This post was written in 2012 as a polemic, after Rachel Held Evans published her book, A Year of Biblical Womanhood, and the internet was rife with people who vociferously argued that “complementarianism” was defined by the June Cleaver or Stepford Wife caricature. Complementarianism isn’t defined by this caricature. It recognizes that although marriage and children are God’s good plan for most women, singleness is his good plan for some (1 Cor. 7).
A little while ago a reporter asked me to define “complementarianism.” She didn’t know what it meant. And that’s not entirely surprising.
The word “complementarity” doesn’t appear in the Bible, but is used by people to summarize a biblical concept. It’s like the word “Trinity.” The Bible never uses the word “Trinity,” but it undeniably points to a triune God: Father, Son, and Holy Spirit.
Though the concept of male-female complementarity can be seen from Genesis through Revelation, the label “complementarian” has only been in use for about 25 years. It was coined by a group of scholars who got together to try and come up with a word to describe someone who ascribes to the historic, biblical idea that male and female are equal, but different. The need for such a label arose in response to the proposition that equality means role-interchangeability (egalitarianism)—-a concept first forwarded and popularized in evangelical circles in the 1970s and 1980s by “Biblical Feminists.” I’ve read several articles lately from people who misunderstand and/or misrepresent the complementarian view. I was at the meeting 25 years ago where the word “complementarian” was chosen. So I think I have a pretty good grasp on the word’s definition. So I want to boil it down for you. In emulation of the popular “for Dummies” series of instructional books, I’ll give you a “Complementarianism for Dummies” primer on the intended meaning of the word.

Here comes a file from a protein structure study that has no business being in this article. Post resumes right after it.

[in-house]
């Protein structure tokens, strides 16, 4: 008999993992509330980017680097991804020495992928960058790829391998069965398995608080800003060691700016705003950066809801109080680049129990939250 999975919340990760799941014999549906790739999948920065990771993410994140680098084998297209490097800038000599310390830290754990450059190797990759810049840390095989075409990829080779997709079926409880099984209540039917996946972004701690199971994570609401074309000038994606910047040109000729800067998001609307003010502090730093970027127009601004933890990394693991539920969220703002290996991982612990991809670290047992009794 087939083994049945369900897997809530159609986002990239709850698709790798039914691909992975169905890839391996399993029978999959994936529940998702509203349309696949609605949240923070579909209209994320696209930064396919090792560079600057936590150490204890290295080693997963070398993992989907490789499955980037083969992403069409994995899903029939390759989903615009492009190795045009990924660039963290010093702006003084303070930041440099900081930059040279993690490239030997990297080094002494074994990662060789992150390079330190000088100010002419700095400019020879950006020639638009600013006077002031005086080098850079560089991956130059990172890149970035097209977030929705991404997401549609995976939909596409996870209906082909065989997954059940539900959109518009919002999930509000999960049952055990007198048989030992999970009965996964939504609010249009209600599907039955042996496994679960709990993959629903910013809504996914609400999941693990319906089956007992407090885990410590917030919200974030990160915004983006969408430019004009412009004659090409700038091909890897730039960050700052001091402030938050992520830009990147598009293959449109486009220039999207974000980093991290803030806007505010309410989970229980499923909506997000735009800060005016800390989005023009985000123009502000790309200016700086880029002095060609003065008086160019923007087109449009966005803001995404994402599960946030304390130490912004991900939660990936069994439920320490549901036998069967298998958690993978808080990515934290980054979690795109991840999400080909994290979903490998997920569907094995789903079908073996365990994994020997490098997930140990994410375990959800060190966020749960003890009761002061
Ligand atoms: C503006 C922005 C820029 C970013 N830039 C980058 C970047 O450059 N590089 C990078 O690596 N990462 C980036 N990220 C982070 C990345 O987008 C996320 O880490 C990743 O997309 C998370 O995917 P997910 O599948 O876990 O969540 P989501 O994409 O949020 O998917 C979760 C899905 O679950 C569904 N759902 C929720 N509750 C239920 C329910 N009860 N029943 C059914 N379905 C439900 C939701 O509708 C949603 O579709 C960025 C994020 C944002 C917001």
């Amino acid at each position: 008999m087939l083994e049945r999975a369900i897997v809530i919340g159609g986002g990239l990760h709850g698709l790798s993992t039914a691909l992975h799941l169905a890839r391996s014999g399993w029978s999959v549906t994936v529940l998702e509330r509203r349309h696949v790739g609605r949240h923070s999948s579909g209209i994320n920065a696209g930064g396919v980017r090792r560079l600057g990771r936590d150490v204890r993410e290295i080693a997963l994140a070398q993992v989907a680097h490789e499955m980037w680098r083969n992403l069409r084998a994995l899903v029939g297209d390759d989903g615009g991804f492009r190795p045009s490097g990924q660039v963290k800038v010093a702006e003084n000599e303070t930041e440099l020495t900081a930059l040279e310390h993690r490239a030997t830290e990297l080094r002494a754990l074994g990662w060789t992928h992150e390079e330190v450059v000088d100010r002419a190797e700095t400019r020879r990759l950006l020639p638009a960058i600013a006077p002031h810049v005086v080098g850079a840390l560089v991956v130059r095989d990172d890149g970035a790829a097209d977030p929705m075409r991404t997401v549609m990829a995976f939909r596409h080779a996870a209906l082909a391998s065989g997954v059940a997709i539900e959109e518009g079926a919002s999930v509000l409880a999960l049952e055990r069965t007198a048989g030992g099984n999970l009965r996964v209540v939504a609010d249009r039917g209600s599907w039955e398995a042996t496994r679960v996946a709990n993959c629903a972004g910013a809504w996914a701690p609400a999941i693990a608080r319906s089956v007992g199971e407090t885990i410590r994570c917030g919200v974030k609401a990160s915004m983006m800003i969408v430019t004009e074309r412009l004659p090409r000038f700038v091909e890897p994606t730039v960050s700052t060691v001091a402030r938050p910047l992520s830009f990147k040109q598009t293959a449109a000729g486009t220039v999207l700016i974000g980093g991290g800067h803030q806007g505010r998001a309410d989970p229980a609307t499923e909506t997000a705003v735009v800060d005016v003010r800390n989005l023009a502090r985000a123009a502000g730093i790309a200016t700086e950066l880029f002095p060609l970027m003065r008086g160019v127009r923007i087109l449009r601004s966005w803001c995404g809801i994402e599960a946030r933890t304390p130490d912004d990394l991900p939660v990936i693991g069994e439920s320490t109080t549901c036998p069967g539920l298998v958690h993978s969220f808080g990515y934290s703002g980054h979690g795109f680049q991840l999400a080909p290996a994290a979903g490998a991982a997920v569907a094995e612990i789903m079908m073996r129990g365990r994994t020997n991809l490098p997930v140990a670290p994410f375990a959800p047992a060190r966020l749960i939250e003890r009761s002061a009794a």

1. It’s complementary . . . not complimentary.
The word “complementarian” is derived from the word “complement” (not the word “compliment”). The dictionary defines “complement” as follows:
Something that completes or makes perfect; either of two parts or things needed to complete the whole; counterparts.
Complementarians believe that God created male and female as complementary expressions of the image of God—-male and female are counterparts in reflecting his glory. Having two sexes expands the view. Though both sexes bear God’s image fully on their own, each does so in a unique and distinct way. Male and female in relationship reflects truths about Jesus that aren’t reflected by male alone or female alone.
2. June Cleaver is so 1950s and so not the definition of complementarity.
In our name-the-concept meeting, someone mentioned the word “traditionalism,” since our position is what Christians have traditionally believed. But that was quickly nixed. The word “traditionalism” smacks of “tradition.” Complementarians believe that the Bible’s principles supersede tradition. They can be applied in every time and culture. June Cleaver is a traditional, American, TV stereotype. She is not the complementarian ideal. Period. (And exclamation mark!) Culture has changed. What complementarity looks like now is different than what it looked like 60 or 70 years ago. So throw out the cookie-cutter stereotype. It does not apply.